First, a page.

Universalis
Saturday 25 May 2019    (other days)
Saint Bede the Venerable, Priest, Doctor 
 on Saturday of the 5th week of Eastertide

The Lord is the source of all wisdom: come, let us adore him.

Year: C(I). Psalm week: 1. Liturgical Colour: White.

St Bede the Venerable (673 - 735)

He was born in the north of England, near the monastery of Wearmouth. He joined that monastery, and spent all his life there or at Jarrow, teaching and writing. He was the outstanding ecclesiastical author of his time. He wrote commentaries on Scripture; an ecclesiastical history of the English people, which is a unique and irreplaceable resource for much of early English history; and the first martyrology (collection of saints’ lives) to be compiled on historical principles. He was also the first known writer of English prose, though this has not survived. He died at Jarrow on 25 May 735: he taught and worked until the last moments of his life, which are narrated by Cuthbert in today’s Office of Readings. He is venerated as the “light of the Church” in the Dark Ages, and as a forerunner of the 8th and 9th century renaissance of the Western Church.
  See the articles in Wikipedia and the Catholic Encyclopaedia.

In other years: Pope St Gregory VII (1020 - 1085)

He was born in Tuscany and given the name Hildebrand. He became a monk, and assisted several successive Popes in reforming and purifying the Church. He was elected pope in 1073 and took the name of Gregory VII. He fought single-mindedly to free the Church from harmful influences and dependence on the state. This brought him into conflict with the Emperor Henry IV, who was excommunicated by Gregory, then submitted to him, then changed his mind and besieged and captured Rome. Gregory was “rescued” by the Norman Robert Guiscard, who captured Rome amid scenes of appalling violence, and Gregory had to flee to Salerno, where he died. See the articles in Wikipedia and the Catholic Encyclopaedia.

In other years: Saint Mary Magdalen of Pazzi (1566 - 1607)

She was a Carmelite nun who led a hidden life of prayer and self-denial, praying especially for the reform of the Church and the conversion of the whole world. She guided her fellow sisters along the path to perfection. She was granted many spiritual gifts by God. See the articles in Wikipedia and the Catholic Encyclopaedia.

Liturgical colour: white

White is the colour of heaven. Liturgically, it is used to celebrate feasts of the Lord; Christmas and Easter, the great seasons of the Lord; and the saints. Not that you will always see white in church, because if something more splendid, such as gold, is available, that can and should be used instead. We are, after all, celebrating.
  In the earliest centuries all vestments were white – the white of baptismal purity and of the robes worn by the armies of the redeemed in the Apocalypse, washed white in the blood of the Lamb. As the Church grew secure enough to be able to plan her liturgy, she began to use colour so that our sense of sight could deepen our experience of the mysteries of salvation, just as incense recruits our sense of smell and music that of hearing. Over the centuries various schemes of colour for feasts and seasons were worked out, and it is only as late as the 19th century that they were harmonized into their present form.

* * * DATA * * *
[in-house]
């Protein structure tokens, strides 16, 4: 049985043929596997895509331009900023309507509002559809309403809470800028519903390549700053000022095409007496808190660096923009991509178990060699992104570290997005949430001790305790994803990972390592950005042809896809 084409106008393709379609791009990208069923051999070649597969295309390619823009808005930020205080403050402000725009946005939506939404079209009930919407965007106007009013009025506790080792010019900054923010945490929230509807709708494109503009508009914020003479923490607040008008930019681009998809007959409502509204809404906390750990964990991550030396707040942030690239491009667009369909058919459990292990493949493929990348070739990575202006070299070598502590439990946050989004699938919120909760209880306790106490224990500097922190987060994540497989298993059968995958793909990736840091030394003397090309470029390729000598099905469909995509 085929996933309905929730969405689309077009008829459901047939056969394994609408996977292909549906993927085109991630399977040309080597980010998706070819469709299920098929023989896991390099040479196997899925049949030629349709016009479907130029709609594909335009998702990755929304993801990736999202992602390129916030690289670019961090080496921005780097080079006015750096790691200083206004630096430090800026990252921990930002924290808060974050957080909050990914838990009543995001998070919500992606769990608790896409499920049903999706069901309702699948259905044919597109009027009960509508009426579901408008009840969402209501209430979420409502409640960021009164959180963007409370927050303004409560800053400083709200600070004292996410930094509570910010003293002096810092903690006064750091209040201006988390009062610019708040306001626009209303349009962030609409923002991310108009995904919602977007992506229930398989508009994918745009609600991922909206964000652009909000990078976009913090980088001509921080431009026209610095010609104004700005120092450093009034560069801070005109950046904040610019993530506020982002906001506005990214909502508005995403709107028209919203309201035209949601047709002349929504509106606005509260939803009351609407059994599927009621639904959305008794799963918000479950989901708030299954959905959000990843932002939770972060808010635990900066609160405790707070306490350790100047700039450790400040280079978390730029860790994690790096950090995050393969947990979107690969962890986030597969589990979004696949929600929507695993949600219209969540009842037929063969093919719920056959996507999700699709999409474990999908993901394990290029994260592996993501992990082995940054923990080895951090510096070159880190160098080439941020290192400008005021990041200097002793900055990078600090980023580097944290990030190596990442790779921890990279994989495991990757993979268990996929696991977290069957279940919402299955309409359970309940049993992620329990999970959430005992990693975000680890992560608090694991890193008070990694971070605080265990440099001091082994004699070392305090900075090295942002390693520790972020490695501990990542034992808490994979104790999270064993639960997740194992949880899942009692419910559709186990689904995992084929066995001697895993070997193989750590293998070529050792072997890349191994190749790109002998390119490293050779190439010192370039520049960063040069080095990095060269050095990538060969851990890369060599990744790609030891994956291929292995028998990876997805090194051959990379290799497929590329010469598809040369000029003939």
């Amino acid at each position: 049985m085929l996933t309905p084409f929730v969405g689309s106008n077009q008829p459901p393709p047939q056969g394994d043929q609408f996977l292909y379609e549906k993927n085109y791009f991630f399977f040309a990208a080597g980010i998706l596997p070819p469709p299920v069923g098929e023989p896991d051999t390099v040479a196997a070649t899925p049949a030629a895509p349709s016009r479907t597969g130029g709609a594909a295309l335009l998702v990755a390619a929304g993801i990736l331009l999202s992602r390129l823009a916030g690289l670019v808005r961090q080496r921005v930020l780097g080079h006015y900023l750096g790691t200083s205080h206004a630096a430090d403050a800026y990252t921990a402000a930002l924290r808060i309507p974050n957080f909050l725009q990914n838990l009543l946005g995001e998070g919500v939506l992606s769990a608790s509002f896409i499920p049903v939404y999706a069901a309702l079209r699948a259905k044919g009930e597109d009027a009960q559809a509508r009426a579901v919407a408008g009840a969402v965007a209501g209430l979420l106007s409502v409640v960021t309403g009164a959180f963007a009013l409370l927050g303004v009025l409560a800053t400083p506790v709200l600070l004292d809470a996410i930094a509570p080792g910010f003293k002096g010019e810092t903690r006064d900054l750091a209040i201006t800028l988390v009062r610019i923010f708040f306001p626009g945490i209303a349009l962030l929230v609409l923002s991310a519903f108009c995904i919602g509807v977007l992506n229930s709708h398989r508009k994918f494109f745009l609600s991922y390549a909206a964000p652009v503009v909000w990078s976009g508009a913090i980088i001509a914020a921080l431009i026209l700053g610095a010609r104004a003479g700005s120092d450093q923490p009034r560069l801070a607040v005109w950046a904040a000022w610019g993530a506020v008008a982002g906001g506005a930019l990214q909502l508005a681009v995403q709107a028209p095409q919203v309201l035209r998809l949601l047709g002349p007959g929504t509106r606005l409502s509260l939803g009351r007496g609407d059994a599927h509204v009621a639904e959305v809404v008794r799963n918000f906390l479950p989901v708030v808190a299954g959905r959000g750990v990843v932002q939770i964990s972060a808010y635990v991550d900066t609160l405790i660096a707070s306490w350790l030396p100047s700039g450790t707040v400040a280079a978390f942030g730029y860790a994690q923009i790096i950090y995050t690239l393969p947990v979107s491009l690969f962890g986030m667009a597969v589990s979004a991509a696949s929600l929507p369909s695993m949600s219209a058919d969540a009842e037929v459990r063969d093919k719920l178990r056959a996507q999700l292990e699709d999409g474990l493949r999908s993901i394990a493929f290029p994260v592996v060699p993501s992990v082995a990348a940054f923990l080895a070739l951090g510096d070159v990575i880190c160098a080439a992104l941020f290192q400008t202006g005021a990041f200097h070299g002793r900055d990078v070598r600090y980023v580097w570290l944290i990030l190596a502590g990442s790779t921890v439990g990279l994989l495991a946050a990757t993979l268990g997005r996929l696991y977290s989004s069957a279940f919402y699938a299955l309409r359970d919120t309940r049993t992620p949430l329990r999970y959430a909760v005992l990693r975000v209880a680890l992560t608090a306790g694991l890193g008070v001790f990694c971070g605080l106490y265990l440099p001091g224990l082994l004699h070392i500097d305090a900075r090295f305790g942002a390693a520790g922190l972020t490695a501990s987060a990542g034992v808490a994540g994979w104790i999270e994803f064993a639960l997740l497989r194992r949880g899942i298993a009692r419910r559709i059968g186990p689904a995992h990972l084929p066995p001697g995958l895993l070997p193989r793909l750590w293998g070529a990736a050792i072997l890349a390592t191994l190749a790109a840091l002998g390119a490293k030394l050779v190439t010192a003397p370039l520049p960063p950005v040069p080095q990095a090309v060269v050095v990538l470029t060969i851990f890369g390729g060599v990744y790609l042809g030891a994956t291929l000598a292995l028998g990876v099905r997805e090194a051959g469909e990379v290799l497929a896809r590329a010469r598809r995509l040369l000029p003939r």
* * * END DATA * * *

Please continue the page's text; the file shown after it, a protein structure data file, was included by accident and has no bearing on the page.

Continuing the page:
Mid-morning reading (Terce)Romans 5:10-11 ©
When we were reconciled to God by the death of his Son, we were still enemies; now that we have been reconciled, surely we may count on being saved by the life of his Son? Not merely because we have been reconciled but because we are filled with joyful trust in God, through our Lord Jesus Christ, through whom we have already gained our reconciliation.

Noon reading (Sext)1 Corinthians 15:20-22 ©
Christ has been raised from the dead, the first-fruits of all who have fallen asleep. Death came through one man and in the same way the resurrection of the dead has come through one man. Just as all men die in Adam, so all men will be brought to life in Christ.

Afternoon reading (None)2 Corinthians 5:14-15 ©
The love of Christ overwhelms us when we reflect that if one man has died for all, then all men should be dead. The reason he died for all was so that living men should live no longer for themselves, but for him who died and was raised to life for them.
Scripture readings taken from The Jerusalem Bible, published and copyright © 1966, 1967 and 1968 by Darton, Longman & Todd, Ltd and Doubleday, a division of Random House, Inc, and used by permission of the publishers. For on-line information about other Random House, Inc. books and authors, see the Internet web site at http://www.randomhouse.com.
 
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